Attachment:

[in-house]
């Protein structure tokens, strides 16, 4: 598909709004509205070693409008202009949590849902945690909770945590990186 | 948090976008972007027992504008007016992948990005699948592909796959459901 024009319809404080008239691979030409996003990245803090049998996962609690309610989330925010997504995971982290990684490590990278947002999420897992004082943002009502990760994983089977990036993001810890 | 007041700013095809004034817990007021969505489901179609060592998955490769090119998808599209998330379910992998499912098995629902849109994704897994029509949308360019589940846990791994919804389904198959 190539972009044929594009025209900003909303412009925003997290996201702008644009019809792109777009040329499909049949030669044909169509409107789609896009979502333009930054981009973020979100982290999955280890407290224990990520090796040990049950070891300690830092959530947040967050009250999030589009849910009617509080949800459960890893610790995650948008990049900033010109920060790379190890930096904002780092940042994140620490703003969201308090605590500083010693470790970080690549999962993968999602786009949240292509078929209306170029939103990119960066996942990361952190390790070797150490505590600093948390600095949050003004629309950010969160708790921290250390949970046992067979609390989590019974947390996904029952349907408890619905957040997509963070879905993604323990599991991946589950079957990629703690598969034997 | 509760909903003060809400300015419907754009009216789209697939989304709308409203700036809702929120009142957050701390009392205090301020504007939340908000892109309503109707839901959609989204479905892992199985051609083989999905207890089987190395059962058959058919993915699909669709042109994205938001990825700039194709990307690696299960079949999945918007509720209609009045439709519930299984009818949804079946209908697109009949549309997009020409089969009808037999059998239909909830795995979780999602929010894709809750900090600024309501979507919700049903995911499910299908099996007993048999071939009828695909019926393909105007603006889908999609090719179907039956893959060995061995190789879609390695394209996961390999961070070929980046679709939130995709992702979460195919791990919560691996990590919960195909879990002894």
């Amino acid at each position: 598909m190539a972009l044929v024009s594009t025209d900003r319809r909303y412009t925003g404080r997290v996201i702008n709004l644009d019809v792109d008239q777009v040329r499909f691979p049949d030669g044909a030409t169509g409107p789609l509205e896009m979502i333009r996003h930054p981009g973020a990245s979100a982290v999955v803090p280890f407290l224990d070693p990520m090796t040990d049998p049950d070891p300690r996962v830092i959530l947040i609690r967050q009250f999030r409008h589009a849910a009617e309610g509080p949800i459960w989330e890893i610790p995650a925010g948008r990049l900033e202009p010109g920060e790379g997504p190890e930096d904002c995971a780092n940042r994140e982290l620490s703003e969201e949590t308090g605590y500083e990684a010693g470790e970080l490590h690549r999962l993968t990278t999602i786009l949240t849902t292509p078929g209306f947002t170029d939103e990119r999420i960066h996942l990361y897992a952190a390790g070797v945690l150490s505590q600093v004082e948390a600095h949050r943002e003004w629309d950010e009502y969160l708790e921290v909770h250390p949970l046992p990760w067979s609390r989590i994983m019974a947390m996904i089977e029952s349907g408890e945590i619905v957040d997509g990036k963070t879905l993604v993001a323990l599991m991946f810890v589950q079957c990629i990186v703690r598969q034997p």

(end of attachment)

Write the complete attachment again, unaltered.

[in-house]
């Protein structure tokens, strides 16, 4: 598909709004509205070693409008202009949590849902945690909770945590990186 | 948090976008972007027992504008007016992948990005699948592909796959459901 024009319809404080008239691979030409996003990245803090049998996962609690309610989330925010997504995971982290990684490590990278947002999420897992004082943002009502990760994983089977990036993001810890 | 007041700013095809004034817990007021969505489901179609060592998955490769090119998808599209998330379910992998499912098995629902849109994704897994029509949308360019589940846990791994919804389904198959 190539972009044929594009025209900003909303412009925003997290996201702008644009019809792109777009040329499909049949030669044909169509409107789609896009979502333009930054981009973020979100982290999955280890407290224990990520090796040990049950070891300690830092959530947040967050009250999030589009849910009617509080949800459960890893610790995650948008990049900033010109920060790379190890930096904002780092940042994140620490703003969201308090605590500083010693470790970080690549999962993968999602786009949240292509078929209306170029939103990119960066996942990361952190390790070797150490505590600093948390600095949050003004629309950010969160708790921290250390949970046992067979609390989590019974947390996904029952349907408890619905957040997509963070879905993604323990599991991946589950079957990629703690598969034997 | 509760909903003060809400300015419907754009009216789209697939989304709308409203700036809702929120009142957050701390009392205090301020504007939340908000892109309503109707839901959609989204479905892992199985051609083989999905207890089987190395059962058959058919993915699909669709042109994205938001990825700039194709990307690696299960079949999945918007509720209609009045439709519930299984009818949804079946209908697109009949549309997009020409089969009808037999059998239909909830795995979780999602929010894709809750900090600024309501979507919700049903995911499910299908099996007993048999071939009828695909019926393909105007603006889908999609090719179907039956893959060995061995190789879609390695394209996961390999961070070929980046679709939130995709992702979460195919791990919560691996990590919960195909879990002894």
């Amino acid at each position: 598909m190539a972009l044929v024009s594009t025209d900003r319809r909303y412009t925003g404080r997290v996201i702008n709004l644009d019809v792109d008239q777009v040329r499909f691979p049949d030669g044909a030409t169509g409107p789609l509205e896009m979502i333009r996003h930054p981009g973020a990245s979100a982290v999955v803090p280890f407290l224990d070693p990520m090796t040990d049998p049950d070891p300690r996962v830092i959530l947040i609690r967050q009250f999030r409008h589009a849910a009617e309610g509080p949800i459960w989330e890893i610790p995650a925010g948008r990049l900033e202009p010109g920060e790379g997504p190890e930096d904002c995971a780092n940042r994140e982290l620490s703003e969201e949590t308090g605590y500083e990684a010693g470790e970080l490590h690549r999962l993968t990278t999602i786009l949240t849902t292509p078929g209306f947002t170029d939103e990119r999420i960066h996942l990361y897992a952190a390790g070797v945690l150490s505590q600093v004082e948390a600095h949050r943002e003004w629309d950010e009502y969160l708790e921290v909770h250390p949970l046992p990760w067979s609390r989590i994983m019974a947390m996904i089977e029952s349907g408890e945590i619905v957040d997509g990036k963070t879905l993604v993001a323990l599991m991946f810890v589950q079957c990629i990186v703690r598969q034997p």